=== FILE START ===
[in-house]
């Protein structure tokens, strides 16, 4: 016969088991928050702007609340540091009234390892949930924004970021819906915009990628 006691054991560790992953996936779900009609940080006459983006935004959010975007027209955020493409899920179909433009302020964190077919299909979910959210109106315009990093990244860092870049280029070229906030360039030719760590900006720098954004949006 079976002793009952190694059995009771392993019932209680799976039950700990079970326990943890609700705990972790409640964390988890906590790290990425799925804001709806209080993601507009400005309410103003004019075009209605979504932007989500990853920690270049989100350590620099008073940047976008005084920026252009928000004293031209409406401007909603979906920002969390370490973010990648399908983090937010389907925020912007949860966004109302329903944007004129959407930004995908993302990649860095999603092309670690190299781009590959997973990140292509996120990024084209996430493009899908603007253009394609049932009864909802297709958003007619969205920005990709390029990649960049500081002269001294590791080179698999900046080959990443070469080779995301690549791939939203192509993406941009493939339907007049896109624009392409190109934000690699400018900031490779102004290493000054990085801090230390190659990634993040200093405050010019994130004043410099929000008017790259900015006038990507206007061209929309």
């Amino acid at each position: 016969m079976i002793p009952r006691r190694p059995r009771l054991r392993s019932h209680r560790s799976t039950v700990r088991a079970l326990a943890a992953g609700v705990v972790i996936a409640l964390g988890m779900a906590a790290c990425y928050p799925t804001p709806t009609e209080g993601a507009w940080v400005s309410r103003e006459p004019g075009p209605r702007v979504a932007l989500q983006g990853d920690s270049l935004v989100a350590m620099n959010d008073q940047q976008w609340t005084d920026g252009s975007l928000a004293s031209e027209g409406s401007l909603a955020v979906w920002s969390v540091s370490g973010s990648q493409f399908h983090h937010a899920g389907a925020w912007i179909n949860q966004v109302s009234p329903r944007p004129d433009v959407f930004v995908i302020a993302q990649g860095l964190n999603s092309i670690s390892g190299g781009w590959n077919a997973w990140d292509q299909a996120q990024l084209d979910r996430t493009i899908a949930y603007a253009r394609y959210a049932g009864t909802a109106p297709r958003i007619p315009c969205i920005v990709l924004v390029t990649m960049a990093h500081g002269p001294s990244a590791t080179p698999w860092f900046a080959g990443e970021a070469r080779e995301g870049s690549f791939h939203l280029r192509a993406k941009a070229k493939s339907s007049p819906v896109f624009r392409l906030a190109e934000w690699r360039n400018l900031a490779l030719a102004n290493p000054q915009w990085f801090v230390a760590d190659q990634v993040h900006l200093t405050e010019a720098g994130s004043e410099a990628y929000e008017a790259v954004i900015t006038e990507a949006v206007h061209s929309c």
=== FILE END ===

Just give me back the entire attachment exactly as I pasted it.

[in-house]
């Protein structure tokens, strides 16, 4: 016969088991928050702007609340540091009234390892949930924004970021819906915009990628 006691054991560790992953996936779900009609940080006459983006935004959010975007027209955020493409899920179909433009302020964190077919299909979910959210109106315009990093990244860092870049280029070229906030360039030719760590900006720098954004949006 079976002793009952190694059995009771392993019932209680799976039950700990079970326990943890609700705990972790409640964390988890906590790290990425799925804001709806209080993601507009400005309410103003004019075009209605979504932007989500990853920690270049989100350590620099008073940047976008005084920026252009928000004293031209409406401007909603979906920002969390370490973010990648399908983090937010389907925020912007949860966004109302329903944007004129959407930004995908993302990649860095999603092309670690190299781009590959997973990140292509996120990024084209996430493009899908603007253009394609049932009864909802297709958003007619969205920005990709390029990649960049500081002269001294590791080179698999900046080959990443070469080779995301690549791939939203192509993406941009493939339907007049896109624009392409190109934000690699400018900031490779102004290493000054990085801090230390190659990634993040200093405050010019994130004043410099929000008017790259900015006038990507206007061209929309």
């Amino acid at each position: 016969m079976i002793p009952r006691r190694p059995r009771l054991r392993s019932h209680r560790s799976t039950v700990r088991a079970l326990a943890a992953g609700v705990v972790i996936a409640l964390g988890m779900a906590a790290c990425y928050p799925t804001p709806t009609e209080g993601a507009w940080v400005s309410r103003e006459p004019g075009p209605r702007v979504a932007l989500q983006g990853d920690s270049l935004v989100a350590m620099n959010d008073q940047q976008w609340t005084d920026g252009s975007l928000a004293s031209e027209g409406s401007l909603a955020v979906w920002s969390v540091s370490g973010s990648q493409f399908h983090h937010a899920g389907a925020w912007i179909n949860q966004v109302s009234p329903r944007p004129d433009v959407f930004v995908i302020a993302q990649g860095l964190n999603s092309i670690s390892g190299g781009w590959n077919a997973w990140d292509q299909a996120q990024l084209d979910r996430t493009i899908a949930y603007a253009r394609y959210a049932g009864t909802a109106p297709r958003i007619p315009c969205i920005v990709l924004v390029t990649m960049a990093h500081g002269p001294s990244a590791t080179p698999w860092f900046a080959g990443e970021a070469r080779e995301g870049s690549f791939h939203l280029r192509a993406k941009a070229k493939s339907s007049p819906v896109f624009r392409l906030a190109e934000w690699r360039n400018l900031a490779l030719a102004n290493p000054q915009w990085f801090v230390a760590d190659q990634v993040h900006l200093t405050e010019a720098g994130s004043e410099a990628y929000e008017a790259v954004i900015t006038e990507a949006v206007h061209s929309c």